Quoted below are President Obama; Samantha Power, U.S. ambassador to the United Nations and, before that, a journalist and writer; and Valerie Amos, U.N. undersecretary general for humanitarian affairs.
“The Security Council . . . being appalled at the unacceptable and escalating level of violence and the death of well over 100,000 people in Syria, including over 10,000 children . . . demands that all parties immediately put an end to all forms of violence.”
“The Council also made clear that in the event of noncompliance, it is prepared to take further action. . . . Let us be clear. This is the most catastrophic humanitarian crisis any of us have seen in a generation. . . . The people of Syria are counting on us all.”
“The Assad regime may be sure that our scrutiny of its actions, as well as any of those who would recruit or target children, will not let up until our demands are met and the savagery is stopped.”
“Three years after the start of Syria’s conflict, we estimate that more than 9 million people need aid and protection inside Syria and another 2.5 million have fled the country. . . . We have not been allowed to help them. . . . An entire generation of children has been traumatized and brutalized.”
“There’s nothing that I can do and that we can do unilaterally to make the council do what we want. And so we are engaging in consultations.”
“I would note that those who criticize our foreign policy with respect to Syria, they themselves say, no, no, no, we don’t mean sending in troops. Well, what do you mean? . . . We’re assisting the opposition. . . . We’re getting chemical weapons out of Syria without having initiated a strike. So what else are you talking about?”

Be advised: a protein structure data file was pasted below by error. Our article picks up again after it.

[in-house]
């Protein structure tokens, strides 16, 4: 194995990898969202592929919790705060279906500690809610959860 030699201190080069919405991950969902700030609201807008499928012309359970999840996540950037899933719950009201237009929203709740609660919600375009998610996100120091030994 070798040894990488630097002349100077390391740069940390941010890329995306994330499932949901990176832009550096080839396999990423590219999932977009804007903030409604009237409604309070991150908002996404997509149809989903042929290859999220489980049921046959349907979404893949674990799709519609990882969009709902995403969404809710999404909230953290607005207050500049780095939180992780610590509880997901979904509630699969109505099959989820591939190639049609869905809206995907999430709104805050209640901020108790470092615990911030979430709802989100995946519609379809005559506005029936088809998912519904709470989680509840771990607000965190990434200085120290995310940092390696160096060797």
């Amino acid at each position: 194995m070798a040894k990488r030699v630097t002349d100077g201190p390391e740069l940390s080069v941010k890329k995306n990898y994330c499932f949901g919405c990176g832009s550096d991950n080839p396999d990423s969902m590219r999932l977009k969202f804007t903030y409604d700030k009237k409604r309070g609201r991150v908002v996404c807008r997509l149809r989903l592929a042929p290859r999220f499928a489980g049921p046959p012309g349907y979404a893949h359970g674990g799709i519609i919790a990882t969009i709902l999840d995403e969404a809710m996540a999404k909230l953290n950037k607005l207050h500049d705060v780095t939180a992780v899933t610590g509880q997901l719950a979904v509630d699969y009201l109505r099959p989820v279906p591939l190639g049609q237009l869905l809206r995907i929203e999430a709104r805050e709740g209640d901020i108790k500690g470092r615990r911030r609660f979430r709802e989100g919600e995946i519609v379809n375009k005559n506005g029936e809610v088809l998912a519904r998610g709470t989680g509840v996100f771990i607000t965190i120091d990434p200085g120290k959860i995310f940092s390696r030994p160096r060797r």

“Far from getting better, the situation is getting worse. Violence has further intensified over the past month, taking a horrific toll on ordinary Syrians. . . . These are not just words. We have all seen the appalling impact: heartrending pictures of children pulled from the rubble, of families cowering in ruined buildings.”
“[W]hy is it that everybody is so eager to use military force after we’ve just gone through a decade of war at enormous costs to our troops and to our budget?”
“The United States should not frame its policy options in terms of doing nothing or unilaterally sending in the marines. . . . [T]he United States should do certain things in every case. . . . With its allies, it should set up safe areas to house refugees and civilians, and protect them with well-armed and robustly mandated peacekeepers, airpower, or both.”
“I told the council that it is unacceptable that the parties to the conflict continue to deny besieged communities food, medicines and freedom of movement. And it is unacceptable that convoys with life-saving supplies are still prevented from entering hard-to-reach areas.
“The time for waiting is over. . . . Every day that the international community fails to prevent the harming of Syrians for military gain, we allow the achievements of 150 years of humanitarian principles to be further eroded.”
“Today, Syria is at ground zero of the most appalling humanitarian catastrophe of our era.”
“There are going to be times where there are disasters and difficulties and challenges all around the world, and not all of those are going to be immediately solvable by us.”
“The real reason the United States did not do what it could and should have done to stop genocide was not a lack of knowledge or influence but a lack of will. Simply put, American leaders did not act because they did not want to. . . . They played up the likely futility, perversity, and jeopardy of any proposed intervention. . . . [T]he U.S. record is not one of failure. It is one of success. Troubling though it is to acknowledge, U.S. officials worked the system and the system worked.”